The Atlas of Shared Learning

Case study

Improving clinical governance and leadership at Somerset Care Limited

Leading change

The Clinical Governance Manager at Somerset Care Ltd led a programme of work to improve clinical governance and nursing leadership at the organisation. This initiative has positively influenced practice which is improving outcomes, experiences and use of resources.

Where to look

Somerset Care Ltd is a care provider and not-for-profit care company in Southern England. It has 26 care homes across the region as well as a range of care and support services to help people remain independent in their own home. This includes a ‘Realise’ and ‘Petals’ service, specialised learning disabilities and dementia care teams. The Clinical Governance lead identified unwarranted variation across the group of care homes regarding clinical outcomes. This presented an opportunity to introduce an improvement programme to advocate evidence based care provided by qualified, competent and confident staff.

This initiative addressed a challenge identified in a ‘clinical input to care home’ guide (NHS England, 2015) which highlighted that “residents in care homes often experience difficulties accessing the right care at the right time”. Through improving the clinical input into a home and tailoring care around the diverse needs of individual residents, professionals can improve the quality of care and quality of life for people, and reduce unnecessary hospital admissions”.

What to change

The clinical governance lead reviewed clinical information as well as wider information about the service provision across the group of care homes. This investigation identified areas for improvement:

  • Re-structure and improve the recruitment process for nurses, including a robust induction programme for new starters;
  • Survey staff to help identify learning needs in the workplace and identify gaps;
  • Create a training and development framework for clinical leads;
  • Identify opportunities to improve clinical reporting and governance at both home and group level to support ongoing learning and change management;
  • Monitor improvement in three key clinical outcome measures: unplanned hospital admissions, infections and pressure ulcers;
  • Align improvement work with national frameworks and initiatives

How to change

The clinical governance lead developed relationships and listened to managers and clinical leads through developing an ‘improving outcomes working group’. This not only supported the improvement initiative, but also advocated shared learning and working across the group.

A nurse induction programme was developed with the support of clinical leads to promote nurse leadership skills, effectiveness of practice and clinical governance. Alongside this, local training was sourced, including online clinical skills modules and competency assessment in the workplace. The training also includes the “transition to care home nursing” (The Queens Nursing Institute) tool. In synergy with this, clinical supervision sessions were established for all clinical leads, to support them to develop their leadership skills.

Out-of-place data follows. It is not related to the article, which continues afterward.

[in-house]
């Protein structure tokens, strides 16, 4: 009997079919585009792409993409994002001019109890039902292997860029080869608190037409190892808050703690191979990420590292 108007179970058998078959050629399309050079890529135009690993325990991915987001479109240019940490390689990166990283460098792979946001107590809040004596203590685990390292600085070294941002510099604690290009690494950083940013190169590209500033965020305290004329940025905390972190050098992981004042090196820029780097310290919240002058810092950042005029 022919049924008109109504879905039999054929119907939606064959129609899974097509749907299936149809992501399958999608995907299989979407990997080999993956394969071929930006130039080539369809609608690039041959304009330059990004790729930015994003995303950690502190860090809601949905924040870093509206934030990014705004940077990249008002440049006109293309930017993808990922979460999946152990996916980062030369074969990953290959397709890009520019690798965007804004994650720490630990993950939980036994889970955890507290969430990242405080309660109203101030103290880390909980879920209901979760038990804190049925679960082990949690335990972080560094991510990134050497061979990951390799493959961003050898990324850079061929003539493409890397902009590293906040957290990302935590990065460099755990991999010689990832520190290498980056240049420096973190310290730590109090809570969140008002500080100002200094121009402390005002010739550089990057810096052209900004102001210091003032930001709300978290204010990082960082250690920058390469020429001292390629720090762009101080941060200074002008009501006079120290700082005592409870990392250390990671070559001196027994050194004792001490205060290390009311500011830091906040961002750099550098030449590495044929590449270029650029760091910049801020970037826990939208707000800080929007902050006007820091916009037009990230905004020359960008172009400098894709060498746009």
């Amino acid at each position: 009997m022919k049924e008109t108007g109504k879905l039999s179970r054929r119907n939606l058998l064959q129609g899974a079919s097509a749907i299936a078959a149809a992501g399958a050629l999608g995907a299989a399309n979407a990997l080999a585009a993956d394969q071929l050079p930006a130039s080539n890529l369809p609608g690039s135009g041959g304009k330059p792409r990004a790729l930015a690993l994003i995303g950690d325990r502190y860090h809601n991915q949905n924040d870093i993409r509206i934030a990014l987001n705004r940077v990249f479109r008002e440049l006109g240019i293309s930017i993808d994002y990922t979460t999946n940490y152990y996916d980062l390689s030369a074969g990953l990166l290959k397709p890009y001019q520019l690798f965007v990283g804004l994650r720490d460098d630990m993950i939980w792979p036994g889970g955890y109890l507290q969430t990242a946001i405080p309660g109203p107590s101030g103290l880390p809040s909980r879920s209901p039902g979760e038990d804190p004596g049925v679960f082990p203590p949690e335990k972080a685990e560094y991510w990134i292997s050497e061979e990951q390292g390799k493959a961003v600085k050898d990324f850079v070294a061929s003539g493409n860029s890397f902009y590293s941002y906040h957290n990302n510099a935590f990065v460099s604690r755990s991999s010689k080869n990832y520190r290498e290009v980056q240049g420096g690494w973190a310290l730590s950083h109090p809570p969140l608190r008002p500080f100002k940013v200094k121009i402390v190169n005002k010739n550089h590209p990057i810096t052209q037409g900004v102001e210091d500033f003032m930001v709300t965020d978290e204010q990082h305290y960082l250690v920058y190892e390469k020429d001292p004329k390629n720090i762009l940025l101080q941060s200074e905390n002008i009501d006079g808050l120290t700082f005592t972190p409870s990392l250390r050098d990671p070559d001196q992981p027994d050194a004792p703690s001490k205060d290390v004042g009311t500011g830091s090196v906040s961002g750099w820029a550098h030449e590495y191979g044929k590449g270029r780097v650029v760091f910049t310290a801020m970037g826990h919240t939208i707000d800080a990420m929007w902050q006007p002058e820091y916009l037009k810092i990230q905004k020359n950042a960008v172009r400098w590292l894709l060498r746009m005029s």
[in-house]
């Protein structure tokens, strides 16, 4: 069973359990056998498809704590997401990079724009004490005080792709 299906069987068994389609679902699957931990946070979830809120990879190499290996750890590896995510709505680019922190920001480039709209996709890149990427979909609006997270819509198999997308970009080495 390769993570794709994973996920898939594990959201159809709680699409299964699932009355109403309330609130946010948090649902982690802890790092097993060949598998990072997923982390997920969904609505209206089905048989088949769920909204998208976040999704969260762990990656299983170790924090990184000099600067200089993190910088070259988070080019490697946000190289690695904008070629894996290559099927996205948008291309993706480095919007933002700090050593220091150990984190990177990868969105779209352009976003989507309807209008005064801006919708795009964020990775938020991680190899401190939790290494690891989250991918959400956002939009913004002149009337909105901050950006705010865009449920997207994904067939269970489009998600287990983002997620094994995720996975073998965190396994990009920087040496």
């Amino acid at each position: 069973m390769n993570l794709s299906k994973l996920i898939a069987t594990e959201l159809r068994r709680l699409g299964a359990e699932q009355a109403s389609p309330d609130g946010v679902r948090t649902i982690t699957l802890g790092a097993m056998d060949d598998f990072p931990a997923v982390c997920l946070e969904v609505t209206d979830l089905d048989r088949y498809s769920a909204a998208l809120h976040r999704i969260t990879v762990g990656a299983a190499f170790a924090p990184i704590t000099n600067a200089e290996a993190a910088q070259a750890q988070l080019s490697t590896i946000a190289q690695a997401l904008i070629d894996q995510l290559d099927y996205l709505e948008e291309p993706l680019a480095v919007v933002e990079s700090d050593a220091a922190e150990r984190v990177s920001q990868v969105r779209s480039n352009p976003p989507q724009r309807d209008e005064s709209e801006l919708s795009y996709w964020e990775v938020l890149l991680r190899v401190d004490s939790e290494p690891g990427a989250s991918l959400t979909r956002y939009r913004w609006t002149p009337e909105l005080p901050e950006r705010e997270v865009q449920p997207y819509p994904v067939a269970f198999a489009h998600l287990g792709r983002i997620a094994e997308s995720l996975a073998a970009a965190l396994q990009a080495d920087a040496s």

To monitor residents’ clinical outcome data, a robust reporting system was developed. This included developing guidance for clinical reporting on a new reporting tool that enables local teams to analyse their clinical data and support ongoing improvements in practice.

Adding value

Better outcomes – An overarching improvement of the use of data and enhanced training / induction has supported staff to care for residents and meet individual needs. This includes evidence based practice across the group of care homes. To date the evidence of clinical improvement is anecdotal. However, staff report a reduction in unplanned hospital admissions and average length of stay in hospital. Staff are also monitoring reductions in infections and pressure ulcers. The programme is enhancing nurse knowledge and competency in managing complex health needs of residents in the care home setting; this will be supported by improved clinical outcome data for unplanned hospital admissions. Local initiative participation has also been beneficial. For example, the care homes have rolled out the “Red Bag” scheme, implemented the Somerset Treatment Escalation Plan and embedded the “Restore2” tool, which includes identification of soft signs of deterioration, National Early Warning Score and appropriate and timely escalation using SBARD (Situation, Background, Assessment, Recommendation and Decision).

Better experience – Staff, residents, carers and families have all responded positively to the new approach to quality improvement. Staff are confidently leading in care provision and observable experience improvements are occurring.

Better use of resources – A key strength of the collaborative approach has been shared learning and engagement. This has led to decreased duplication and staff development. Reduced admissions to hospital has positive system-wide implications. The training offer supports nurses to develop a skillset to address the challenge of caring for increasingly complex needs of residents.

Challenges and lessons learnt for implementation

Continued engagement of nursing colleagues across the organisation is needed. Good communication and liaison supports the focus and ongoing success of the improvement initiative.

Clinical leads and managers have significant workloads and training and development is additional to this. There is a real need for organisational support to support the initiative’s focus.

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